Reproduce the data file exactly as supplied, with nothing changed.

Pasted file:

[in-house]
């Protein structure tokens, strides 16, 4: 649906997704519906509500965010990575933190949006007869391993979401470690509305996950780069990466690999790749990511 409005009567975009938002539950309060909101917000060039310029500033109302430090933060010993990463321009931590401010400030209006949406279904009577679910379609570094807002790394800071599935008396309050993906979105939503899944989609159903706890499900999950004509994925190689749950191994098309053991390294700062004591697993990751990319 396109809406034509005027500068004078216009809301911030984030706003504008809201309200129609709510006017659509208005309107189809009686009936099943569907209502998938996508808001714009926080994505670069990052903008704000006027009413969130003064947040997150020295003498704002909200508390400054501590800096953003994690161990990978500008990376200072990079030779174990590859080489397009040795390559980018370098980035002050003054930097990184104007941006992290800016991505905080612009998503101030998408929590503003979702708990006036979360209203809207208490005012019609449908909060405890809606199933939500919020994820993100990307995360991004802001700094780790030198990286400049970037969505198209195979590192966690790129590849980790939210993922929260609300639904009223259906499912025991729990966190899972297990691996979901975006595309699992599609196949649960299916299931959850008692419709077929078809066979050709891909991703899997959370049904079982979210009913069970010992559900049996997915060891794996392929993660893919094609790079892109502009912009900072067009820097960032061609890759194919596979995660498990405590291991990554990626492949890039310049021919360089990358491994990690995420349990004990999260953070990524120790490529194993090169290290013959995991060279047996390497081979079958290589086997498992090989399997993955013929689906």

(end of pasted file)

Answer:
[in-house]
């Protein structure tokens, strides 16, 4: 649906997704519906509500965010990575933190949006007869391993979401470690509305996950780069990466690999790749990511 409005009567975009938002539950309060909101917000060039310029500033109302430090933060010993990463321009931590401010400030209006949406279904009577679910379609570094807002790394800071599935008396309050993906979105939503899944989609159903706890499900999950004509994925190689749950191994098309053991390294700062004591697993990751990319 396109809406034509005027500068004078216009809301911030984030706003504008809201309200129609709510006017659509208005309107189809009686009936099943569907209502998938996508808001714009926080994505670069990052903008704000006027009413969130003064947040997150020295003498704002909200508390400054501590800096953003994690161990990978500008990376200072990079030779174990590859080489397009040795390559980018370098980035002050003054930097990184104007941006992290800016991505905080612009998503101030998408929590503003979702708990006036979360209203809207208490005012019609449908909060405890809606199933939500919020994820993100990307995360991004802001700094780790030198990286400049970037969505198209195979590192966690790129590849980790939210993922929260609300639904009223259906499912025991729990966190899972297990691996979901975006595309699992599609196949649960299916299931959850008692419709077929078809066979050709891909991703899997959370049904079982979210009913069970010992559900049996997915060891794996392929993660893919094609790079892109502009912009900072067009820097960032061609890759194919596979995660498990405590291991990554990626492949890039310049021919360089990358491994990690995420349990004990999260953070990524120790490529194993090169290290013959995991060279047996390497081979079958290589086997498992090989399997993955013929689906």